“They have to tell the public.” Chris spotted his pilot, Tony, running toward the helo.
“They don’t want to induce panic. It’s a major American city, 1.5 million people. If you go public, the residents, businesses, employees, and tourists freak out. It would be mayhem, dangerous for them and us.” The Rabbi shook his head. “And the Shanks might switch targets. The courthouse is on the other side of the Ben Franklin Bridge to Jersey. They could decide to blow up the bridge or hop on it to New York. They could stop at any exit, hide out, wait, steal cars—”
“They’d terrorize the entire Eastern Seaboard. Paralyze business.” Chris watched Tony climb into the helo, and in the next moment, the rotors whirred into life. “Looks like I’m good to go.”
“Okay.” The Rabbi hugged Chris impulsively. “Good luck, son.”
“Thanks,” Chris said, touched. He raced for the helo.
The helo flew toward Philadelphia, and Chris kept an eye on the horizon like a stopwatch. The sky was cruelly clear, and the rising sun streaked it in rosy swaths. It promised a beautiful day that could end in a horrific loss of life. Chris would never forget 9/11, which was one of the loveliest mornings of September until it became the most tragic.
Chris scanned the terrain below as the helo flew south down Route 81. The Shanks had an overwhelming head start, and he assumed they were already in the city. Nevertheless, he kept his head down and his eye on the traffic, looking for the black pickup or the dually. As they flew southward, Route 81 widened and grew more congested with cars, trucks, tractor trailers, school buses, and vans. Chris ran possibilities in his mind for the next step, trying to formulate a Plan A and Plan B.
“Curt?” Tony’s voice was transmitted through the headset into his ear. “I have a phone call for you from Supervisor Alek Ivanov. I’m going to patch him in. You’ll hear his voice next in your headset.”
Terrific. “Thanks.” Chris heard a crackling sound, then a click.
“Curt? Are you in the air?”
“Yes, headed toward Philly. What’s going on? Are they going to close the courthouse? Are they going to inform the public?”
“No decision yet. There are a lot of moving parts. JTTF will liaise with the other agencies and the city, and those decisions will be in their very capable hands.”
“Okay.” Chris thought Alek sounded unusually official and assumed that his boss was speaking for the benefit of others overhearing the conversation.
“Curt, you may not have been told that ATF is no longer primary in Operation Varsity Letter. JTTF is. JTTF didn’t authorize your deployment to the target zone. You’ve done a great job, Curt. I couldn’t have asked for more. But JTTF has its own people in the air, handpicked. Turn around and return to the Shank farmstead.”
“No.” Chris hadn’t come this far to quit. “JTTF doesn’t know how this may go down. Anything can happen. I may be needed. I’m the only one who knows Evan. I have his trust and his confidence—”
“Curt, Evan Kostis is a domestic terrorist, armed and dangerous, engaged in a conspiracy to blow up a courthouse and murder thousands of innocent people—”
“No, you’re wrong, he’s not a willing participant. They’re using him as a human shield. Courtney confirmed it to us, just now. Call the Rabbi, he’ll tell you. Evan is a hostage.” Chris felt fear tighten his chest. He could read between the lines. They were going to shoot to kill Evan. The boy was about to become collateral damage. If Evan didn’t get killed by the Shanks, he’d get killed by the feds.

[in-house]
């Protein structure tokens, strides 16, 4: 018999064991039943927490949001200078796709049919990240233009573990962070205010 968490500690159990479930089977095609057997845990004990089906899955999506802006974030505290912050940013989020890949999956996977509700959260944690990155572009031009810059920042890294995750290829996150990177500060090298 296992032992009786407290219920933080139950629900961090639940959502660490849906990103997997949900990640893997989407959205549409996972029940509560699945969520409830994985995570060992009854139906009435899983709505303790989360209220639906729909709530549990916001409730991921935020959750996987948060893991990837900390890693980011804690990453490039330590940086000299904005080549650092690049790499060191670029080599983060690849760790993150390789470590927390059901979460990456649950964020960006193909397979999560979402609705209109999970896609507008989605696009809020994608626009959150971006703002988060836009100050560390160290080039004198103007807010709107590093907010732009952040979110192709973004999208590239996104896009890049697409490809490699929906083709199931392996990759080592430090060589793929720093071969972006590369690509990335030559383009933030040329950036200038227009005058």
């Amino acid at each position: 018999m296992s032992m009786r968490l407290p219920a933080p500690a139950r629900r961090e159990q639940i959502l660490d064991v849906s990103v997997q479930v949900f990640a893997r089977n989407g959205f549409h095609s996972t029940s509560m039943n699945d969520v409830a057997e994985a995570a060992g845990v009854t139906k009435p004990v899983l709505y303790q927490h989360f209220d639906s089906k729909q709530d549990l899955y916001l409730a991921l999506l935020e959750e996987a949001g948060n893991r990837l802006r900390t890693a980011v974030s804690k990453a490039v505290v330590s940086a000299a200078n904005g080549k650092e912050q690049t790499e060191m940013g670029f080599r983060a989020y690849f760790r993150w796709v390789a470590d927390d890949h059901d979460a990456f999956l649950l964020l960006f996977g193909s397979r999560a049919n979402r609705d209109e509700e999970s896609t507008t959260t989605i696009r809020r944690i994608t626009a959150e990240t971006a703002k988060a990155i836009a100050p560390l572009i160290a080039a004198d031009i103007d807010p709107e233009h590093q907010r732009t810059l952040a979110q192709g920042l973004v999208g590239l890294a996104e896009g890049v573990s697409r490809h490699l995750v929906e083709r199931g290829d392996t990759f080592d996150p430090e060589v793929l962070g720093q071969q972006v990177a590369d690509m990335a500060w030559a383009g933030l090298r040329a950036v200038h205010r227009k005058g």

“Curt, we’re talking about one person as against thousands.”
“No, it’s not that way. I would never sacrifice thousands of people for Evan, but I don’t think we have to sacrifice anyone. I want to stop the Shanks and get Evan out of there.” Chris had to sound reasonable or he would never convince Alek. “You already put the word out about the dually and the pickup. We’re going to start getting sightings. We’ll be able to locate them. They’ve got to be in the city or close by. When you start to get those sightings, we can coordinate our extraction of Evan—”
“There’s no extraction of Evan. That’s not JTTF’s plan. Their order is for you to come back.”
“But JTTF needs me. What if they have to defuse the bomb? I can do that. I’m a certified explosives specialist. You know that—”
“Again, not JTTF’s plan. Bomb squads are already headed to the target. Turn around and come back to the farmstead.” Alek’s tone turned angry, but controlled for the sake of the others listening.
“No, I can’t. I’m asking for one shot. I’m not gonna let you kill this kid. There’s no reason to. He’s a victim, not a perp.”
“Pilot, return to the farmstead.”
“No, don’t,” Chris told Tony, then said to the headset, “Alek, please, I promised Evan’s mother I’d bring him home and I want to try—”
“Pilot, turn around and return to farmstead.” Alek’s tone hardened like steel. “That’s an order.”
“Roger that,” Tony answered.
“Over and out,” Alek said, then there was a click on the headset.
Chris turned to Tony in appeal. “Please, don’t go back. They’re going to kill a kid for no reason, a seventeen-year-old boy. I can get him out of there. I’ve got to try. Let me try.”
Tony looked over, grim-faced. “I’m not going back. I heard you. We’re going to give it a shot.”
“Wait, what?” Chris didn’t get it.
“I don’t take orders from your boss, I’m a subcontractor. I’m a father, too. I’ll follow your lead.”
“Thanks.” Chris’s hopes soared. Evan had been given a stay of execution.
“I can switch channels and listen to the chatter from the other pilots. We’ll hear about the sightings as soon as they do. Nobody will know we’re in the sky until they see us.” Tony shot him a warning glance. “But if it goes south, I’m turning back. I’m not going to let you get us killed.”
“Fair enough,” Chris said, turning to the city.